The observatory is like a Russian Doll

The stages of installing New Zealand’s first observatory

To gain a window into this previously inaccessible environment, we are taking advantage of the drilling capabilities on board the JOIDES Resolution to install what we call a “CORK” or borehole observatory.

This is one of the most complex observatories in the world as we attempt to install two different monitoring packages – one inside the other – sort of like a Russian nesting doll.

The first monitoring package consists of pressure sensors attached to the first stage of the CORK (or ACORK). The second monitoring package (instrument string) consists of temperature sensors and coils that will collect fluids and will be suspended by a rope inside the second stage of the CORK (or CORK-II). This will be accessed in about five years by a remotely operated vehicle that will extract the data and recover the instrument string.

The stages of installation: The blue lines indicate pressure sensors at three different depths in the fault, the green package installed towards the end is the osmo-sampler measuring chemical changes over time, and the red dots are temperature loggers. Image by P Fulton (Observatory specialist on #EXP375)
What we are trying to measure here at Site U1518

Te Matakite (our first CORK observatory) will monitor changes in sediment volume and strain (using pore pressure as a proxy), as well as the evolution of thermal, hydrological, and chemical properties throughout the slow slip earthquake cycle.

What happens to all the data?

In a few years, we will return to Site U1518 with another vessel to retrieve the data using a robotic submarine, or ROV (remotely controlled vehicle). This will connect to the wellhead with a cable and download the pressure data and send it back up to a computer on the ship.

The next step is harder. To access the temperature and chemistry data and samples, we have to pull up the temperature logger and OsmoSampler string using the ship’s winch. If portions of the string are stuck and cannot come up, there are three “weak” links in the string designed to break at different forces so that a portion of the string can stay behind and the rest of it can be retrieved.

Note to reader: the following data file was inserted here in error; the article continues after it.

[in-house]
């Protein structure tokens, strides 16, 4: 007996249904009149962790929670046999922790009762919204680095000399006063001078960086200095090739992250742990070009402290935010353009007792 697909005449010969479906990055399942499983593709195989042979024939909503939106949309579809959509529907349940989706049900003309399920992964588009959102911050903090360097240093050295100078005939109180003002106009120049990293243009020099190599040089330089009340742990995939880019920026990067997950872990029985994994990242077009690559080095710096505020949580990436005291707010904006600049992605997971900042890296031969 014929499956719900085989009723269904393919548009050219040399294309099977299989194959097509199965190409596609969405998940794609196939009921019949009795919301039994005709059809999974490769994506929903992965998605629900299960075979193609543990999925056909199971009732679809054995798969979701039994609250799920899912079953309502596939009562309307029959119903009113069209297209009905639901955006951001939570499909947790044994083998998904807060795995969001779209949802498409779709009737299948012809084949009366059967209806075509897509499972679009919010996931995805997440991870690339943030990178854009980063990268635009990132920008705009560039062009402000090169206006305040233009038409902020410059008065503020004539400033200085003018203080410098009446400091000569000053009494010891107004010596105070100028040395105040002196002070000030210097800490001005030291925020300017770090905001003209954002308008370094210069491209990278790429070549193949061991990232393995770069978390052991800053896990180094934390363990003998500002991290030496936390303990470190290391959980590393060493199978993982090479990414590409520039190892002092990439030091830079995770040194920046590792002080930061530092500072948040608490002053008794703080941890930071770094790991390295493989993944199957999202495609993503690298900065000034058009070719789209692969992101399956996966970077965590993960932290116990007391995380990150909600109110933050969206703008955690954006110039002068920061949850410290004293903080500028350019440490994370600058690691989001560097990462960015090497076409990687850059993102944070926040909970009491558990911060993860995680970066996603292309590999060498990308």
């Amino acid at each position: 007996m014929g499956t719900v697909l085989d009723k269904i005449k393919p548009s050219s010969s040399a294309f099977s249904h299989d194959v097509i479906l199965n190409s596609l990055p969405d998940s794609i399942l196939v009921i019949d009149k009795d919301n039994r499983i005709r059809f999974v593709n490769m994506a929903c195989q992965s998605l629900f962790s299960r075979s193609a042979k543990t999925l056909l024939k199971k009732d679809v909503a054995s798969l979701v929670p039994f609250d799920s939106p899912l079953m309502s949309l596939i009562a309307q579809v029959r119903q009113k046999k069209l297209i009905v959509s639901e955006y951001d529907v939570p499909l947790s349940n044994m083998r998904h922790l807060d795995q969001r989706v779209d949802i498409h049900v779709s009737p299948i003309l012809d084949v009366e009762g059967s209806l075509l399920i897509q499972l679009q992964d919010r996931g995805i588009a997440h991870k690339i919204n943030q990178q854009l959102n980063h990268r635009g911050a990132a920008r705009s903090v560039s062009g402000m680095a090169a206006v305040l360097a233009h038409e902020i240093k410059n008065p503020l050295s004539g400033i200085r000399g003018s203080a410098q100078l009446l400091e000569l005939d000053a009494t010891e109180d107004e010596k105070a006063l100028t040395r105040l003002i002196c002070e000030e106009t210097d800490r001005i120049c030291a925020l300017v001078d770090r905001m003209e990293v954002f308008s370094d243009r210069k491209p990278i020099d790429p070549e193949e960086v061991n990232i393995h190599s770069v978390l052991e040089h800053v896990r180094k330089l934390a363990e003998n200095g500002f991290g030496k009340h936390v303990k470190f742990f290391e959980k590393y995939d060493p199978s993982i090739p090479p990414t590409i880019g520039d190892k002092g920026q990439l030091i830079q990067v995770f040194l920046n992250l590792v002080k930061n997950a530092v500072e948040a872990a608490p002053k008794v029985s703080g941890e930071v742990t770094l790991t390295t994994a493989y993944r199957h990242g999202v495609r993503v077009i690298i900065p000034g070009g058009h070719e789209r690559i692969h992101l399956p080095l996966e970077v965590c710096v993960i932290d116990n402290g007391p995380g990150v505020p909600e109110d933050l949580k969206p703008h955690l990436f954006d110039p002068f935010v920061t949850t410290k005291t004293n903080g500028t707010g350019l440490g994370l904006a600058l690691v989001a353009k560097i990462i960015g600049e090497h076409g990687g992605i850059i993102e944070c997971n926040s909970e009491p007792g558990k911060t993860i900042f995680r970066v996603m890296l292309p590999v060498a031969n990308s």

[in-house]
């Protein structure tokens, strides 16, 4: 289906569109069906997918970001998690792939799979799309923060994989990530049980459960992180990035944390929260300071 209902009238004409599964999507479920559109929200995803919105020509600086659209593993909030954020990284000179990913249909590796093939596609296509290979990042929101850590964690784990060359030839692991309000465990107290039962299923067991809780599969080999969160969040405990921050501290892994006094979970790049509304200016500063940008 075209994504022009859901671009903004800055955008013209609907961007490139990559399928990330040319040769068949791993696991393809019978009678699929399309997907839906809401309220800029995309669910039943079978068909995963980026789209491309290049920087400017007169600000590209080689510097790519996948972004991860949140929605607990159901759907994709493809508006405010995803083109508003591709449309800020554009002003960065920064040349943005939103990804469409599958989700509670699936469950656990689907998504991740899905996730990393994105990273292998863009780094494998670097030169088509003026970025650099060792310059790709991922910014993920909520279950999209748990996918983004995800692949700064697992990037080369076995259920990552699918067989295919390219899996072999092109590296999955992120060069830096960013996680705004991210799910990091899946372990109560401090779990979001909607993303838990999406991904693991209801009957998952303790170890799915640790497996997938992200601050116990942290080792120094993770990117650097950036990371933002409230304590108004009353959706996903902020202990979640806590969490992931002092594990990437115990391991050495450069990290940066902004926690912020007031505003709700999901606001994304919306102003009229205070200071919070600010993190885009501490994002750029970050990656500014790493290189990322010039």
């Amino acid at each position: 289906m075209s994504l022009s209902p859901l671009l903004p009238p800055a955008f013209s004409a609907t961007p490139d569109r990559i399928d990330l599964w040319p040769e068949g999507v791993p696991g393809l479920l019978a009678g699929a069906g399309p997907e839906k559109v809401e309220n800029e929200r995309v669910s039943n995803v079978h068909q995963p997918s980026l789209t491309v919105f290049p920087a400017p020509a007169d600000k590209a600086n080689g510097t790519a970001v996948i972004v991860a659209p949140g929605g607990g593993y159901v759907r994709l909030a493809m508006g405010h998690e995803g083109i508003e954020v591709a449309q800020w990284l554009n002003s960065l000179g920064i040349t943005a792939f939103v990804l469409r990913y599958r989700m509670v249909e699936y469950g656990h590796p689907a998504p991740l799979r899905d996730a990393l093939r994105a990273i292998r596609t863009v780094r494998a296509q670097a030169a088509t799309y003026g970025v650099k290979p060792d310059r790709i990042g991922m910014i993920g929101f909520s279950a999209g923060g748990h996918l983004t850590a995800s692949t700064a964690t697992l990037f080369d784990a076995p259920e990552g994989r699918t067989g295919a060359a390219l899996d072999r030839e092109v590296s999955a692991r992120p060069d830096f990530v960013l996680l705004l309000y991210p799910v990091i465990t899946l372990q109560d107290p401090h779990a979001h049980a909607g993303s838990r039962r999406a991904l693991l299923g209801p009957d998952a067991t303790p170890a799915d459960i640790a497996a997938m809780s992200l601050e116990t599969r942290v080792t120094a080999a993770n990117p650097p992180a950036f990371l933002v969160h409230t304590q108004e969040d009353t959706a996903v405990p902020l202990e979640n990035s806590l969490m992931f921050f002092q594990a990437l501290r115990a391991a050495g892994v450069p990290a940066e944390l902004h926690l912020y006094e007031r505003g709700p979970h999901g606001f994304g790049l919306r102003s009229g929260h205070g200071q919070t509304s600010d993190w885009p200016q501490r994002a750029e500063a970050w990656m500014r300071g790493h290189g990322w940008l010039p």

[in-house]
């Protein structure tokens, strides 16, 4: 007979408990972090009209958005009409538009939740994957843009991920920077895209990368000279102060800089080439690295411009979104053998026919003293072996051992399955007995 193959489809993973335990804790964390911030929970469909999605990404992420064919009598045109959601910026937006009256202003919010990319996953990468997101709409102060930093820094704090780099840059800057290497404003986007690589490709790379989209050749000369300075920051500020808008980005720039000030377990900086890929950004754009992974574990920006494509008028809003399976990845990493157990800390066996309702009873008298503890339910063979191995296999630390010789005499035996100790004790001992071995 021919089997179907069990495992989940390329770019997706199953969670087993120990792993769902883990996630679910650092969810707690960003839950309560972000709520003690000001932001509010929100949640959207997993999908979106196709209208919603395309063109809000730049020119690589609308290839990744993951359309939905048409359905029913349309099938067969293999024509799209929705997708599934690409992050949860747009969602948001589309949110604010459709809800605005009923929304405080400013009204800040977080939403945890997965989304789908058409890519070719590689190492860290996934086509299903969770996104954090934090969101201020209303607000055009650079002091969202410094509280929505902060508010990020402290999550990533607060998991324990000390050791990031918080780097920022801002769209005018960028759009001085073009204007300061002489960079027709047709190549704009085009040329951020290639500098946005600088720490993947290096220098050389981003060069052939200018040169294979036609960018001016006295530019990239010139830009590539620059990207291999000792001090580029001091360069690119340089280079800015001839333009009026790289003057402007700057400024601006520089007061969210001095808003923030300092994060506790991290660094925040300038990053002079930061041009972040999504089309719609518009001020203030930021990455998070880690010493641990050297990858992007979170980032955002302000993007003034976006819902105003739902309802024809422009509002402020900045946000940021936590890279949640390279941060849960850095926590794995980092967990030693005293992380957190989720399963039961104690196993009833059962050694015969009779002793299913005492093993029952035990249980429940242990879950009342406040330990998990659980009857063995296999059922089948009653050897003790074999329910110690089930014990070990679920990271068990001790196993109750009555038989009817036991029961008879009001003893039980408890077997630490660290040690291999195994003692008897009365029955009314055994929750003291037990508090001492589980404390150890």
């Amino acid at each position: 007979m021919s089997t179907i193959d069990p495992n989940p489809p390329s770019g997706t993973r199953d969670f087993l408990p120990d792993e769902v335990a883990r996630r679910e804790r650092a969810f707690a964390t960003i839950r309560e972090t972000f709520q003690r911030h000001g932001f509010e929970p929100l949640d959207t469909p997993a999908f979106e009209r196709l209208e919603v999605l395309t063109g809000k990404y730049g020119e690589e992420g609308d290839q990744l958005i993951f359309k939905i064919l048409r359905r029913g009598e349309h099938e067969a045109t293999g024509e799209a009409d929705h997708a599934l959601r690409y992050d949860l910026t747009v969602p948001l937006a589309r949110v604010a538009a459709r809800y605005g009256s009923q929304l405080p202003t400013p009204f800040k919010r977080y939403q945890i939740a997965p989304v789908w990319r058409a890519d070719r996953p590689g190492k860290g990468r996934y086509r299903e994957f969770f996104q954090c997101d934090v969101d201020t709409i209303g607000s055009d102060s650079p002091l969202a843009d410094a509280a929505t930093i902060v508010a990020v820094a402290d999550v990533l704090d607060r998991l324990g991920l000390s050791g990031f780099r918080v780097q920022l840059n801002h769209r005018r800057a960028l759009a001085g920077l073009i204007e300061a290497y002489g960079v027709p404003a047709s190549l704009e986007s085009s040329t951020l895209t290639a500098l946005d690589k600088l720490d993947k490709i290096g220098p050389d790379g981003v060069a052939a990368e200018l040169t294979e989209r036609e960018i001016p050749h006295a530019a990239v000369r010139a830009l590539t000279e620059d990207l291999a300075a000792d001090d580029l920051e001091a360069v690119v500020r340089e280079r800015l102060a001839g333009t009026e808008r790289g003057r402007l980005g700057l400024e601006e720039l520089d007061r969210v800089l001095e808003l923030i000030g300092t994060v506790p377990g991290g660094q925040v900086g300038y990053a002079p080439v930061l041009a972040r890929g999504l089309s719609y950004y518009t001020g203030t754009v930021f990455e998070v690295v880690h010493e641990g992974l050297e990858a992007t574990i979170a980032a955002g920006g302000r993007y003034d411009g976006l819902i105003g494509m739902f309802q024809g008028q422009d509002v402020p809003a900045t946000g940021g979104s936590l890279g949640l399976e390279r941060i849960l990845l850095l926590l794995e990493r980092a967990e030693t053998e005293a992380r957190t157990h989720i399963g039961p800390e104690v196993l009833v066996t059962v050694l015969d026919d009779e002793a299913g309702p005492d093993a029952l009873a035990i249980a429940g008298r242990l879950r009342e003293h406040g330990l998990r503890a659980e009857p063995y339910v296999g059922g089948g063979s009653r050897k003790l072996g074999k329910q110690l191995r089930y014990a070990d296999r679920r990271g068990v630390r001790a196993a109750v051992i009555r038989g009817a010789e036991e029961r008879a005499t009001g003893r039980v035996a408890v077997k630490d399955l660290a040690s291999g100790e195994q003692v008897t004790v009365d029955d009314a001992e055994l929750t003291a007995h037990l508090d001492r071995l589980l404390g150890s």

The social and scientific impact of Hikurangi SUBDUCTION ZONE research  
A Tsunami hazard sign on the East Coast of New Zealand

Ultimately, we will combine and integrate all the coring, logging, seismic and observatory data to test a broad range of questions we have about slow slip events, and their relation to large, destructive earthquakes and tsunamis. We hope these two CORK observatories will pave the way to long-term measuring equipment being installed in New Zealand’s Hikurangi Subduction Zone, which could act as an earthquake warning system in the future.

The puzzle we are putting together on the JOIDES Resolution will help subduction zone scientists all around the world understand earthquakes and the slow slip phenomenon better.

And for people living near subduction zones, it will be used to improve risk models of earthquakes and tsunamis. Better risk models will lead to improved hazard preparedness and fewer lives lost.

Aliki Weststrate
Tēnā koutou katoa – greetings. Ko Aliki Weststrate tōku ingoa. My name is Aliki and I’m the NZ based outreach officer and educator on this expedition to study the Hikurangi Subduction Margin. I am a science communicator and trained teacher. I love to connect science organisations to the education sector and general public. Lately I’ve been spending my days communicating the science of the Hikurangi Subduction Zone – NZ’s largest fault. On board Expedition #375 we’re drilling cores to study past earthquakes here and understand the fault properties. And, for the first time in NZ, we will install two sub-seafloor earthquake observatories. Follow the JR blog, FB, Instagram and Twitter to see how we’re going! If you’d like to send me questions email , I’d be happy to hear from you.
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